Gluten-free diets are all the rage these days, with a wide array of specialty products like gluten-free breads, cookies, and even beer. But a new study found that wheat may not be as evil as some believe.
Gluten is a protein that’s present in wheat, rye, and barley. In about 1 percent of the U.S. population, even a small amount of gluten can damage the lining of the small intestine—a condition that’s called celiac disease.
A larger number of people may suffer from gluten sensitivity without having full-blown celiac disease. Reported symptoms include mood swings, headaches, fatigue, and diarrhea. However, there are no good tests for this, and some doctors question whether the condition even exists.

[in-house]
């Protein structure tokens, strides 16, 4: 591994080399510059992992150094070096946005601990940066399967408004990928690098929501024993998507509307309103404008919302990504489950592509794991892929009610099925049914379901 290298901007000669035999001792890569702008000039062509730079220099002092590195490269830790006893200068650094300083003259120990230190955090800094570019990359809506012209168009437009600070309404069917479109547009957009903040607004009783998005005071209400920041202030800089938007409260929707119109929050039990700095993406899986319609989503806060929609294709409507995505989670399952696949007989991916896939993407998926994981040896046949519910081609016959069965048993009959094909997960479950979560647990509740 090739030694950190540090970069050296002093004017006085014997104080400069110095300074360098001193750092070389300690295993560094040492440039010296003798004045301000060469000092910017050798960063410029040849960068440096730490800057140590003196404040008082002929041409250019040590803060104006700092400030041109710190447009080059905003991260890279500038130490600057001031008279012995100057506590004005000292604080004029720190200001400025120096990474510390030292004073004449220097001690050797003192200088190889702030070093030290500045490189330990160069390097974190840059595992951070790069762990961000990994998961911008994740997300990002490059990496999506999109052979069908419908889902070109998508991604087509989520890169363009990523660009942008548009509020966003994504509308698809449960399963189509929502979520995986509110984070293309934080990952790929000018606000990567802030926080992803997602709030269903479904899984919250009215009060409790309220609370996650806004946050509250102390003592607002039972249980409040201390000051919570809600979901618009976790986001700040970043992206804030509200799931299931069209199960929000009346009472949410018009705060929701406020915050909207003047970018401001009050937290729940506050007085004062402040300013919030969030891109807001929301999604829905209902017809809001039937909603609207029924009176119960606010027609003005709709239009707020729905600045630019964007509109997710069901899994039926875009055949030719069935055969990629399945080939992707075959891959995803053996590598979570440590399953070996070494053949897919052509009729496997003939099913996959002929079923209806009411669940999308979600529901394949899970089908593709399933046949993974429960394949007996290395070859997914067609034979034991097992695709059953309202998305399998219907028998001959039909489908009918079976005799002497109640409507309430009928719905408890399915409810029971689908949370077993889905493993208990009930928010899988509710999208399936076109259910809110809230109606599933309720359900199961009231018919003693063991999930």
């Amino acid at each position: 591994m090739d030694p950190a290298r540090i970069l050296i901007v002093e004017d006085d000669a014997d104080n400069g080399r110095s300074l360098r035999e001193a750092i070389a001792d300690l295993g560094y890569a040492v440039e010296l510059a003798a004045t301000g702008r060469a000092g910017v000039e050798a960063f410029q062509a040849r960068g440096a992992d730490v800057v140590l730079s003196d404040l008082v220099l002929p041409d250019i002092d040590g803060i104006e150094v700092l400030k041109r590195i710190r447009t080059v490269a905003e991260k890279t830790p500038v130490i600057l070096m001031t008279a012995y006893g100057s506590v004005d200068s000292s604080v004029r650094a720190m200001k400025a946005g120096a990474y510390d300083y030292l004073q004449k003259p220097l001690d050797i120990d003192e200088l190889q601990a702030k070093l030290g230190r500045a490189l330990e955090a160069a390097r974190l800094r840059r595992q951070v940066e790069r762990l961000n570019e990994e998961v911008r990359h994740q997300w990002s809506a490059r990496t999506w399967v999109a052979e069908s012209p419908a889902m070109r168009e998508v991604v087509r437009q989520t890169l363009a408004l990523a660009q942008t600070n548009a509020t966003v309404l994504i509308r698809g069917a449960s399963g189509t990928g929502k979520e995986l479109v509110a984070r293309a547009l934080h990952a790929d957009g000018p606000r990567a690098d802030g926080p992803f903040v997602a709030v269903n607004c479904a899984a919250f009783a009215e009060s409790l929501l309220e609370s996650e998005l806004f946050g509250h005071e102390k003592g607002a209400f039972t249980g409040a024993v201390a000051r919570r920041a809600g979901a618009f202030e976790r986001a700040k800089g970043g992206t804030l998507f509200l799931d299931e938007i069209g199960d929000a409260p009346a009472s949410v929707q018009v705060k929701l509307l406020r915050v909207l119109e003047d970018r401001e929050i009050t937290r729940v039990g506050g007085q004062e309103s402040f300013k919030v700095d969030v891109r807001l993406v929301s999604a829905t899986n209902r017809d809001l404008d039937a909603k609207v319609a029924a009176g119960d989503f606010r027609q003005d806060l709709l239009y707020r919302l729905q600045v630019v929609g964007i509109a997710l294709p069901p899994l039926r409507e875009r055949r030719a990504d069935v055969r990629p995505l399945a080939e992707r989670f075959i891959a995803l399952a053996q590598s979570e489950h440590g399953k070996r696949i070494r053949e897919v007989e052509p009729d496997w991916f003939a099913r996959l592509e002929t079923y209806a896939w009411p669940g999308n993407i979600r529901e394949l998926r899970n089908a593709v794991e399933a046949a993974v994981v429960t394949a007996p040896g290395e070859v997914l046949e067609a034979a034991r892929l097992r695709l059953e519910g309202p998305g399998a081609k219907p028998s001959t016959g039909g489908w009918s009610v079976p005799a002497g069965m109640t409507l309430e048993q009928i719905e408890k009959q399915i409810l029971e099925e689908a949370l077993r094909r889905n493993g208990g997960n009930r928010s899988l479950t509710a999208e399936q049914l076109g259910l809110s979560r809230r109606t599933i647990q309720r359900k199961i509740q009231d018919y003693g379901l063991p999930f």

Over the past 20 years, though, celiac disease has increased, which has led some people to blame gluten-filled wheat for this rise. But a new study, published in the Journal of Agricultural and Food Chemistry, found that the gluten content of wheat hasn’t changed much in the past century.
So if the amount of gluten in wheat isn’t increasing, what’s going on? Scientists have many ideas, but more research is needed.
In the meantime, if you think eating wheat is bothering you talk to your doctor before you start shelling out big bucks for a gluten-free beer.
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